House doesn’t act on disaster relief bill
While lawmakers in both houses of Congress managed to hammer out healthcare reform legislation before the Christmas break, some “ailing” Mississippians — the agriculture community — were left wondering if any help was coming their way. Certainly, the current prognosis is bleak.
The U.S. House of Representatives left Washington without passing disaster assistance legislation (H.R.4177, co-sponsored by Mississippi Democratic Rep. Travis Childers and Arkansas Democratic Rep. Marion Berry and introduced in early December) for farmers who suffered catastrophic losses in 2009 due to adverse weather. Drought and flooding rains destroyed nearly $450 million, or 27.7 percent, of the state’s row crops. The losses were so devastating that even with crop insurance and assistance from the U.S. Department of Agriculture (USDA) under the Farm Bill, many of the state’s farmers, particularly soybean and cotton producers, may be out of business in 2010.
H.R.4177 would provide disaster assistance utilizing a mechanism similar to the Farm Bill’s direct payments. The legislation also includes $650 million to assist specialty crop producers, $150 million in assistance for livestock producers and $42 million for first handlers of cottonseed.
Farmers’ hopes rested with H.R. 4177 and similar legislation in the Senate co-introduced by Sen. Thad Cochran (R-Miss.), Sen. Roger Wicker (R-Miss.) and Sen. Blanche Lincoln (D-Ark.). With the House’s inaction, those hopes dimmed noticeably. No disaster relief legislation can be expected from that body for weeks — if ever.
H.R.4177 was introduced Dec. 2. It was referred to the House Committee on Agriculture and to the Committee on Appropriations for a period to be subsequently determined by Speaker of the House Nancy Pelosi. There has been no movement on the bill since then.
It is uncertain what Childers next action will be. Childers was on break and was unavailable for comment at press time. However, during a recent disaster tour of the Mississippi’s First Congressional District to show USDA officials the extent of the devastation, Childers vowed to continue to fight for disaster relief.
“Producers throughout North Mississippi are suffering enormous profit losses, and local economies are struggling to stay afloat due to heavy rains that left farmers unable to harvest up to 50 percent of their crops,” Childers said. “In order to ensure our hard-hit counties receive the relief they need, it is critical that the USDA, the organization responsible for providing disaster assistance, has a first-hand understanding of the severity of our farmers’ losses.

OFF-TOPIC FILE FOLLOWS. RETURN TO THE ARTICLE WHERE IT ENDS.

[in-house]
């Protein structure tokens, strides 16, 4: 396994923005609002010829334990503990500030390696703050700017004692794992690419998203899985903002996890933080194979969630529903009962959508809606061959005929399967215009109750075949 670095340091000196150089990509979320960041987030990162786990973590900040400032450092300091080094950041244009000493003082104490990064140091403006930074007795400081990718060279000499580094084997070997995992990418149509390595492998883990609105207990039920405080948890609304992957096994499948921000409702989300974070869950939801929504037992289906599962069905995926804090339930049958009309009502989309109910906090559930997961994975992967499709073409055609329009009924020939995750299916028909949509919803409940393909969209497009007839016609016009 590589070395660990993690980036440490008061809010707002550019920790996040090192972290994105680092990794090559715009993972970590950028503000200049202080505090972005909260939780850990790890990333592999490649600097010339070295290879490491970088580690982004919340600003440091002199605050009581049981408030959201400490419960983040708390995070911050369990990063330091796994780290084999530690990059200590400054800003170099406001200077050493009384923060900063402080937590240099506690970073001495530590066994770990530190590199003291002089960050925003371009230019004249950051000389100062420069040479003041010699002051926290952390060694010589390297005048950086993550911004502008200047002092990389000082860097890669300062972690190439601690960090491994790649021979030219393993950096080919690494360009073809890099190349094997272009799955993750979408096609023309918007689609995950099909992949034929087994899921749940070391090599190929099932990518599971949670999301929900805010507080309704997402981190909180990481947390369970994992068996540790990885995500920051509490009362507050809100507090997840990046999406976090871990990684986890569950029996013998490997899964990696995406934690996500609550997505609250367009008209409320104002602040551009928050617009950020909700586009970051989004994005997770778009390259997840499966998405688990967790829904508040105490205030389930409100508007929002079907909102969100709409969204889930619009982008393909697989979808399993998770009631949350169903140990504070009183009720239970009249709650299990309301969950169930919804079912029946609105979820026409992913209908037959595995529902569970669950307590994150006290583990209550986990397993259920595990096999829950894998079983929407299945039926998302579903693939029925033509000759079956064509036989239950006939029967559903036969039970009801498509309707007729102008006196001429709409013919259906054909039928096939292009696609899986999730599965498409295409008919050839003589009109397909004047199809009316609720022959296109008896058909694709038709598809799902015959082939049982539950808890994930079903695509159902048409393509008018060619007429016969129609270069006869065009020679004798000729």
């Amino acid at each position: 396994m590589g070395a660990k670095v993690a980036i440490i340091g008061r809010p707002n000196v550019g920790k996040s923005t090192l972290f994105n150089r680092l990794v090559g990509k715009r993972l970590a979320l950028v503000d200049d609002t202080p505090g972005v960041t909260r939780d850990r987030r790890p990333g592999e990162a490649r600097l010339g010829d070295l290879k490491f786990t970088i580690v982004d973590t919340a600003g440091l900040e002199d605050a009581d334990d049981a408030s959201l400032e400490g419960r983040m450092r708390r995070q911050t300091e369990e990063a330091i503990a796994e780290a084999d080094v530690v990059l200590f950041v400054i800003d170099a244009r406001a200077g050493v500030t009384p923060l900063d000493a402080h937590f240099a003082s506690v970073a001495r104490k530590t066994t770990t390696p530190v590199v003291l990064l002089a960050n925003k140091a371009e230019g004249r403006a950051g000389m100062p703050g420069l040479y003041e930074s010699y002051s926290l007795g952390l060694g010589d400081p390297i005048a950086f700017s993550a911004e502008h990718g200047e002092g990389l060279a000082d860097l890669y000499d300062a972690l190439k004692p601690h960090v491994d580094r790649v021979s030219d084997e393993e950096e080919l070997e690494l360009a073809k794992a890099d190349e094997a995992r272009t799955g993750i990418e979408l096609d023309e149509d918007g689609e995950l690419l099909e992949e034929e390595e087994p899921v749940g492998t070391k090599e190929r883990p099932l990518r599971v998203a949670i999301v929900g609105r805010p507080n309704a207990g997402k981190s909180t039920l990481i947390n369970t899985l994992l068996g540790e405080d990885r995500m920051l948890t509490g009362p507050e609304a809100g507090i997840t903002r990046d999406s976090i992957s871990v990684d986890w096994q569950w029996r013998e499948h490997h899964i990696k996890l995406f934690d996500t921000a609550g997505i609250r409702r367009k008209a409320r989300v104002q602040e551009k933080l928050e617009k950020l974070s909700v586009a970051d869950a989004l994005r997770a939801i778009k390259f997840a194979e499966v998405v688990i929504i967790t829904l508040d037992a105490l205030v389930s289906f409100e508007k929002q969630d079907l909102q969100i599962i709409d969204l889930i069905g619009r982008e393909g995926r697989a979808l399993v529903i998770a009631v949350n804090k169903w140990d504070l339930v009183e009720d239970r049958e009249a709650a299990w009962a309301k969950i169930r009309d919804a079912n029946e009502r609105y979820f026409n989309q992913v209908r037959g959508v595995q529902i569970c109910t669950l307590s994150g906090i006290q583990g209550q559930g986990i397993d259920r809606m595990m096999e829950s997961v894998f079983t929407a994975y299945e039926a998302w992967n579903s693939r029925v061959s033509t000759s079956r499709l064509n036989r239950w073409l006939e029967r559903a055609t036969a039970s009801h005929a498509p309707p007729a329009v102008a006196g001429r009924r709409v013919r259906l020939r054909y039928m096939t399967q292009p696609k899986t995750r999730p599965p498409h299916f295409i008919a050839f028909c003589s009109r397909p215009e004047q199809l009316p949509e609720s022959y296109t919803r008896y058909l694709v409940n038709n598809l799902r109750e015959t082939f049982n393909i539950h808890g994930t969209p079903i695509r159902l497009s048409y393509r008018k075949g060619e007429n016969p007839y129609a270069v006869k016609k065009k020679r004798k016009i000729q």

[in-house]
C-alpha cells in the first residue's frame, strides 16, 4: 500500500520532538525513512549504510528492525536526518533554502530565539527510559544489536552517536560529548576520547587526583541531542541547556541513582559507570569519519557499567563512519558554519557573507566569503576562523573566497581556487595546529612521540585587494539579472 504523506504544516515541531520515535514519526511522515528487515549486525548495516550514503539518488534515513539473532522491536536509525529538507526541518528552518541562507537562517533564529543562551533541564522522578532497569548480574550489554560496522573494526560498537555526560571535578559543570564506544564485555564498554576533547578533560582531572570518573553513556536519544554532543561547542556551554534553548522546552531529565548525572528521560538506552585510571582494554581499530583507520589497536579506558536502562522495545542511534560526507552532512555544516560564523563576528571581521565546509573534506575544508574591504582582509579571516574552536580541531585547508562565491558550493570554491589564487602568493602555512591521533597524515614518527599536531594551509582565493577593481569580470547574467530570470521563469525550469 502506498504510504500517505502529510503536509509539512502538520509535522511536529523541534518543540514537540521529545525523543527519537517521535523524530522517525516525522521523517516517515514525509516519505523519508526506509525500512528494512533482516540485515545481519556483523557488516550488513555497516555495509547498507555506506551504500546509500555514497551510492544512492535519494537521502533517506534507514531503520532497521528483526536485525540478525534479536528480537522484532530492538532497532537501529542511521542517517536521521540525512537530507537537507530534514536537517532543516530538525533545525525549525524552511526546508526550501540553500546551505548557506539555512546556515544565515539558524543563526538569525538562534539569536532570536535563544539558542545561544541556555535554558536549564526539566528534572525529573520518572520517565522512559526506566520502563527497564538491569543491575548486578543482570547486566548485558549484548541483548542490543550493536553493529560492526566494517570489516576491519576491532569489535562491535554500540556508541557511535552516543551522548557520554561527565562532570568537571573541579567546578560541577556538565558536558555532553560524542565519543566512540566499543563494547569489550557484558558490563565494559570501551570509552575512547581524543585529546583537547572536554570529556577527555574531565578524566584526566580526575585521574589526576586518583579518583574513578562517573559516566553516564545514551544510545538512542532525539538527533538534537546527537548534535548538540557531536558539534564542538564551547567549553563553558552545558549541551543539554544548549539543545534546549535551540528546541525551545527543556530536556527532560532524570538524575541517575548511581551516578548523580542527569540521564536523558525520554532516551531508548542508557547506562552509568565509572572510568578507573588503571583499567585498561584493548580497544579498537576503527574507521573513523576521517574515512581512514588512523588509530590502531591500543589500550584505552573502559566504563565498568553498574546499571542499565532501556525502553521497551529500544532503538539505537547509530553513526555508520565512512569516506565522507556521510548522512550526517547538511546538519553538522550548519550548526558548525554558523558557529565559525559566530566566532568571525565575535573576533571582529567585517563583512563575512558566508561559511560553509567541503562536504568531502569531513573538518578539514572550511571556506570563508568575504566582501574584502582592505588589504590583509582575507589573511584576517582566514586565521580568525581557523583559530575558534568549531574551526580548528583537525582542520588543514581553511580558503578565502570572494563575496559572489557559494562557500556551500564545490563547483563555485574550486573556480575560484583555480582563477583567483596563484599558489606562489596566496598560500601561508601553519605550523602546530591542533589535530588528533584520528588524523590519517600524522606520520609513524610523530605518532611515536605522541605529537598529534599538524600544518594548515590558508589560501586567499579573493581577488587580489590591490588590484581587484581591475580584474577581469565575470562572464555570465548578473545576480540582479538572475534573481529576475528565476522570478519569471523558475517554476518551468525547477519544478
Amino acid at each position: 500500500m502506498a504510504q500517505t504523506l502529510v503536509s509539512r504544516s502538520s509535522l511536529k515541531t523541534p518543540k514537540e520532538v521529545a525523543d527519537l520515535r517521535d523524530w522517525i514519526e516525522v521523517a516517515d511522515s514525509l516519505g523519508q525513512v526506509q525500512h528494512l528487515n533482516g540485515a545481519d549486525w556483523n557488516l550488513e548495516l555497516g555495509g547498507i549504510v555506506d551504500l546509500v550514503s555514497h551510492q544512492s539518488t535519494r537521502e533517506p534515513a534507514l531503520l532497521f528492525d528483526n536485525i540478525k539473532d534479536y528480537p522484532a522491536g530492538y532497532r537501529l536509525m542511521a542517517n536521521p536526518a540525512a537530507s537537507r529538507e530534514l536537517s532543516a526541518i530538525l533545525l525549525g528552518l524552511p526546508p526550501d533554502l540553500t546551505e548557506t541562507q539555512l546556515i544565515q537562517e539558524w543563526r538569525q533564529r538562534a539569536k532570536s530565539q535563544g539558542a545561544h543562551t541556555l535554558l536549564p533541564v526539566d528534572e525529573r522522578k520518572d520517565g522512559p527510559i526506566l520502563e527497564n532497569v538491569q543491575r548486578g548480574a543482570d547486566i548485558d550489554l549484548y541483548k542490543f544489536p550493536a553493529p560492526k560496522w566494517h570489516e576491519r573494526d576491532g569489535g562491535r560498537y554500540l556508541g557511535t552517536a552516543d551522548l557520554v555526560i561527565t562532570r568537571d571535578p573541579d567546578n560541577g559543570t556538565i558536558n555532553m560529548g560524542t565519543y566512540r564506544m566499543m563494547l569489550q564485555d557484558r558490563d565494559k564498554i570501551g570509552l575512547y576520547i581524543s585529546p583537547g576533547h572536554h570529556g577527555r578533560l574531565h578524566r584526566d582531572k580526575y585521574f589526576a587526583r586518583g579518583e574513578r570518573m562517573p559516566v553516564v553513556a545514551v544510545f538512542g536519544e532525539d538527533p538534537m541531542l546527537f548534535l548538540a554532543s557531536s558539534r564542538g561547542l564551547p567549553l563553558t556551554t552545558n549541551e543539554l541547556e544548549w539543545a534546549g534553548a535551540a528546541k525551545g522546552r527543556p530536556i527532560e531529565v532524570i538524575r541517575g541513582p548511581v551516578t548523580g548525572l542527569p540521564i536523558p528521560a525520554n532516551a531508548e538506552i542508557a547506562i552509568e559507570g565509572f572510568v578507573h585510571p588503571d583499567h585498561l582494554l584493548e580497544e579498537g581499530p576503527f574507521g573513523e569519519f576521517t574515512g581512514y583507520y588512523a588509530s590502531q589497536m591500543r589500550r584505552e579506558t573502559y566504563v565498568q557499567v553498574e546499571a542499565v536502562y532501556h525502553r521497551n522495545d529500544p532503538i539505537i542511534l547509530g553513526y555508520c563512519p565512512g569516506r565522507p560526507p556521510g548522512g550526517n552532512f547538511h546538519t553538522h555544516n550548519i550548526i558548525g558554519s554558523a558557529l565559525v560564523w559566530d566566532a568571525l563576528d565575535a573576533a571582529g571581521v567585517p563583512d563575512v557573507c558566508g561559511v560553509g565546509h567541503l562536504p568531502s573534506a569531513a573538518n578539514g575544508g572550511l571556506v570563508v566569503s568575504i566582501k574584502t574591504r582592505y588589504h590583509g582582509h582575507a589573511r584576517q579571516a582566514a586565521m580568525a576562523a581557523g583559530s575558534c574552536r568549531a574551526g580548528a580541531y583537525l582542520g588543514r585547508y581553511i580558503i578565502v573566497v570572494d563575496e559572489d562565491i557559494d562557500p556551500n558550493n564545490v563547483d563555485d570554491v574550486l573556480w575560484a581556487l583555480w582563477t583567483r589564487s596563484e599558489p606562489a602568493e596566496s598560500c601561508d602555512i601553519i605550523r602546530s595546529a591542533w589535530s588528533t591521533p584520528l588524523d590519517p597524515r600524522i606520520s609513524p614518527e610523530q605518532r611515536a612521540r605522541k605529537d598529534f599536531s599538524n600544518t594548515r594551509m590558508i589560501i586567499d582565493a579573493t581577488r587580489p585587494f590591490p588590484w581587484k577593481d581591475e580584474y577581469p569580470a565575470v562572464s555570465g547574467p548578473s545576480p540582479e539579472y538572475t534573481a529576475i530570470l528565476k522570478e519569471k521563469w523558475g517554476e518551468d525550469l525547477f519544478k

“I will continue working to enact disaster assistance legislation and to make sure our farmers and communities are able to make a full recovery.”
Still, it seems now that the Cochran-Wicker-Lincoln legislation, Senate bill S.2810, may be farmers’ “next last chance.” Introduced Nov. 20 and similar to H.R.4177, it was read twice and referred to the Senate Committee on Agriculture, Nutrition, and Forestry. There has been no movement on the bill since that day, either.
Cochran was also unavailable for comment at press time. However, Chris Gallegos, a spokesperson for Cochran, told the AP Dec. 23 that the urgency remains and that Cochran would work in Congress “to move this forward as soon as we can.”
In a statement, Travis Satterfield, a Bolivar County farmer and Delta Council president, said the Senate’s proposal “represents the only opportunity for farmers to receive disaster relief before they make preparations for their 2010 crop production loans…”
Mississippi Agriculture Commissioner Lester Spell does not have an estimate as to how many farmers may park their tractors for good if timely help does not come, but said the state stands to lose a significant amount of farms. It is the worst situation for the state’s farming community in at least a half-century, he added.
Even with additional federal assistance, some farmers may not be able to stay afloat.
Johnny Swayze, a producer based in Benton, said, “Regardless of whether this legislation gets passed, the next two years will be painful for producers to try and recoup losses from the 2009 crop year. The important thing is this assistance, in many cases, will be the determining factor if many farmers even get the opportunity to dig out of the hole. This is how serious the situation is, and why we are so grateful for Congressman Childers, Sen. Cochran, Sen. Wicker and our friends in Arkansas — Congressman Berry and Sen. Lincoln — for leading the effort in the U.S. Congress.”